The most vital point of the ambitious goal to double farmers’ income (DFI) by 2022 — the 75th year of India’s Independence — set by the Prime Minister Narendra Modi is the paradigm shift in the agricultural policy space that it entails. The focus is now on the “profitability” rather than simply the “productivity” aspect of farming.
The Modi government has further launched a number of schemes such as Pradhan Mantri Krishi Sinchayee Yojana, Pradhan Mantri Fasal Bima Yojana, Soil Health Card, Neem-coating of Urea and e-NAM (electronic National Agriculture Market) for achieving sustainable agricultural growth.
This article focuses on a few broad actionable strategies that the Centre as well as state governments may prioritise in order to make DFI a reality.
Institutional and Governance Reforms
There are many reforms — relating to agricultural marketing, warehousing, land leasing, contract farming, etc. — that have been recognised as key to meeting the DFRI objective. Similarly, replacing open-ended subsidies with direct benefit transfers for fertilisers and seeds would not just help target the right end-users and plug pilferages in the system, but also promote more efficient and judicious application of these inputs. In addition to these are issues concerning revitalising the farm extension network, skilling youth for setting up scientific agri-food system enterprises, strengthening the institutional credit structure, improving post-harvest management and promoting farmer producers’ organisations/companies (FPO/FPC).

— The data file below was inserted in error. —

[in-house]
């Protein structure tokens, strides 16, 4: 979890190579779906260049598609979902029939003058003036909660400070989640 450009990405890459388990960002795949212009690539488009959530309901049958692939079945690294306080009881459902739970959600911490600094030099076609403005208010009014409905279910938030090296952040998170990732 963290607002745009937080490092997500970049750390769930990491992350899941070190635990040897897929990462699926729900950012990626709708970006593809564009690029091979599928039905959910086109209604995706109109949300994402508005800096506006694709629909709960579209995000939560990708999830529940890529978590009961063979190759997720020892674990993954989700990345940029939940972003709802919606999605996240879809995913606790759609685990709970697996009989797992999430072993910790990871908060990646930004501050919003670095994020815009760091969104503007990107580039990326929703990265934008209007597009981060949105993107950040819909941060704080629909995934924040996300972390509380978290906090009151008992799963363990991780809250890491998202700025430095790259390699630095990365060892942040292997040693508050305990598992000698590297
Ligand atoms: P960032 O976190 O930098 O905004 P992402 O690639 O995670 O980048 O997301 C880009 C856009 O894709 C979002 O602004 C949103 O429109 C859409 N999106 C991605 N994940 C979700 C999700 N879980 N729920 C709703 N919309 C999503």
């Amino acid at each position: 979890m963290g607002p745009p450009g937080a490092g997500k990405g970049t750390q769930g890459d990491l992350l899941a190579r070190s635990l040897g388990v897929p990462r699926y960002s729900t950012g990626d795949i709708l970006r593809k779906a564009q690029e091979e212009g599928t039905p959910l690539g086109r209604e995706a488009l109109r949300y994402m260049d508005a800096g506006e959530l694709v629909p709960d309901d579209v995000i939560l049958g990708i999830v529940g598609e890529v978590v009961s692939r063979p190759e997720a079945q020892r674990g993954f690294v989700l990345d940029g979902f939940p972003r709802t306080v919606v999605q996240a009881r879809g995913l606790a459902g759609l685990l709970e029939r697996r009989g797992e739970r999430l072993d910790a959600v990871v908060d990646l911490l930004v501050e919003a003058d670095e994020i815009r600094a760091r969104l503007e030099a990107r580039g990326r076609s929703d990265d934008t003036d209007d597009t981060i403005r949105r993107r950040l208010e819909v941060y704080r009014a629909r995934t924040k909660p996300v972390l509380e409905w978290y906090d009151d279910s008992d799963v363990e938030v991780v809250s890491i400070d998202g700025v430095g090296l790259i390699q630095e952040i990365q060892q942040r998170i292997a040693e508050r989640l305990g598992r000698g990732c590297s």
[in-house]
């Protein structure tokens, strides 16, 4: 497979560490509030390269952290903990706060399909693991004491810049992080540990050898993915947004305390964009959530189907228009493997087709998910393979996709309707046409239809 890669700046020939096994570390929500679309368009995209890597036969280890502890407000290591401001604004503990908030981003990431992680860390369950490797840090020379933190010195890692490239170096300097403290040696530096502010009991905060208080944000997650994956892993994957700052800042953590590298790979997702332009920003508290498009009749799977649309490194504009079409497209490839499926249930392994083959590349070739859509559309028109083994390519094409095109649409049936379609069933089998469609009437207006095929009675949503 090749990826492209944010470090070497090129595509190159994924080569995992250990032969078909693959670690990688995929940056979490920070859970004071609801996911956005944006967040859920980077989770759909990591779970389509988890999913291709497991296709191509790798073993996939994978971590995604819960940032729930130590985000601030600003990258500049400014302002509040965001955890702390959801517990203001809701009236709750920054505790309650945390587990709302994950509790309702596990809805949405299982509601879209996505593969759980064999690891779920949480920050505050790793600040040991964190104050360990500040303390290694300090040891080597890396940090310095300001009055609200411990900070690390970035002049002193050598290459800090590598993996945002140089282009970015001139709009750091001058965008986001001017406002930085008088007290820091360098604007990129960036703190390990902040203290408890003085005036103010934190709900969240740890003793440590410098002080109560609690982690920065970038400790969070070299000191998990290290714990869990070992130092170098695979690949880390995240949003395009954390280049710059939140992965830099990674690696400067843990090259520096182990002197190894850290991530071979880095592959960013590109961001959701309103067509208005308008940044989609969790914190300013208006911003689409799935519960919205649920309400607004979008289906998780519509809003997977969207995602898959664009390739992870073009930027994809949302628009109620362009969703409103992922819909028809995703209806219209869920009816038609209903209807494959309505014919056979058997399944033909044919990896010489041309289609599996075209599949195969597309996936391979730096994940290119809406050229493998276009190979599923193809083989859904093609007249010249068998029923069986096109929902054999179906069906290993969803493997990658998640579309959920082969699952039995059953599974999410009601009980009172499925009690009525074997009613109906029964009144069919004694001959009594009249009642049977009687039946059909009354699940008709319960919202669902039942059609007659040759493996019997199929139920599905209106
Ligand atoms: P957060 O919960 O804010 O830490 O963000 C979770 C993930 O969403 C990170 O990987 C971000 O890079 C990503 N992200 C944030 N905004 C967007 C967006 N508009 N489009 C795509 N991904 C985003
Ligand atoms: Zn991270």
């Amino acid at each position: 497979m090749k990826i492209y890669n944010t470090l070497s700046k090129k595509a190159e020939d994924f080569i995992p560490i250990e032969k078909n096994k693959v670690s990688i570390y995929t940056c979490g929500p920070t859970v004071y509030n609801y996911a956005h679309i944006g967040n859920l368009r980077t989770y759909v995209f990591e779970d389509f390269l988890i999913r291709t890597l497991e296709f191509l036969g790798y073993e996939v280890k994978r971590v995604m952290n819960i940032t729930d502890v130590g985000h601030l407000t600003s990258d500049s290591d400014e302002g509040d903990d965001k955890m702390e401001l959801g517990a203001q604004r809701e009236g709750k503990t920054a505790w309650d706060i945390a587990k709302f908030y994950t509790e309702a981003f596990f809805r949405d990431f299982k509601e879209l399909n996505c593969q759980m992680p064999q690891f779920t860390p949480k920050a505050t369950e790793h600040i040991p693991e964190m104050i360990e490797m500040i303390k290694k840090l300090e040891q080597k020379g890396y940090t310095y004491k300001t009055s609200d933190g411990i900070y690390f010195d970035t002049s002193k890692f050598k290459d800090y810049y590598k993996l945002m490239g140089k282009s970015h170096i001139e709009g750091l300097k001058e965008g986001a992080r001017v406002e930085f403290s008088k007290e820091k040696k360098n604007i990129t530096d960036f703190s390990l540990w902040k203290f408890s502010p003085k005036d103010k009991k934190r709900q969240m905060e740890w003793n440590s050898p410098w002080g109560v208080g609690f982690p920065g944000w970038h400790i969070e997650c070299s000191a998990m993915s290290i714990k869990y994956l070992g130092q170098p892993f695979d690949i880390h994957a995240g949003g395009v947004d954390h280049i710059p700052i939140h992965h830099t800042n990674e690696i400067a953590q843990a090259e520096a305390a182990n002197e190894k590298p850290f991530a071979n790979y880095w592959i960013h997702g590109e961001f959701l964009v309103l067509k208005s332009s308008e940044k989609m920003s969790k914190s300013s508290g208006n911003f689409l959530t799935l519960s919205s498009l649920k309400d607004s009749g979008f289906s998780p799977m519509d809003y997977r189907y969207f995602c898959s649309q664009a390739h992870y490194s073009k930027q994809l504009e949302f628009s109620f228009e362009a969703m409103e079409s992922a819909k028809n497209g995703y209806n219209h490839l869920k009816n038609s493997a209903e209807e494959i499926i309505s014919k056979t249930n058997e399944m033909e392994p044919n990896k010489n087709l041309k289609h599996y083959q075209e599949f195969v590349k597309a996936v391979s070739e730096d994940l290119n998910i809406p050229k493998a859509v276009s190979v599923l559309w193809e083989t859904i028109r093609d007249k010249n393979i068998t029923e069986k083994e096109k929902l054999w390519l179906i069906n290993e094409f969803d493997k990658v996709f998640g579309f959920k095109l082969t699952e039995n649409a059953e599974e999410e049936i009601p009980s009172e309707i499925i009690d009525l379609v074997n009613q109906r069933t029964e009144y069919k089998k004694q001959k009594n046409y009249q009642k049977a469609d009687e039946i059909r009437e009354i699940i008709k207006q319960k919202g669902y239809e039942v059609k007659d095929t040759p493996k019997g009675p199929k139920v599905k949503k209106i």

Agriculture in India is a state subject. Past experience shows that no agricultural development on the ground is possible without meaningful interventions by state governments. To bring them on board on the above institutional and governance reforms, which will align their policies to a broad framework and yet allow for adoption of state/region-specific strategies, there is need to convene a meeting of the NITI Aayog or the National Development Council. Such a meeting, chaired by the Prime Minister and with all chief ministers in attendance, would provide necessary impetus to the process – similar to what the GST Council has achieved in the field of indirect taxation.
Adaptation and mitigation strategies to address climate change challenges have to be at the fore-font of any agricultural policy agenda today. Research, too, has to be designed to suit local crop ecology and promote sustainable farm management in terms of soil, water and energy use. Fortunately, a large gene pool is available in many crop species, which allows for breeding and developing new varieties/hybrids tolerant to multiple stresses, both biotic and abiotic. The rationale of climate-smart-agriculture (CSA) has to be appreciated by decision-makers and stakeholders at all levels. DFI by 2022 is not achievable, without making farmers resilient to climate change impacts and promoting CSA practices that sustainably increase their productivity and incomes.
Food and Nutrition Security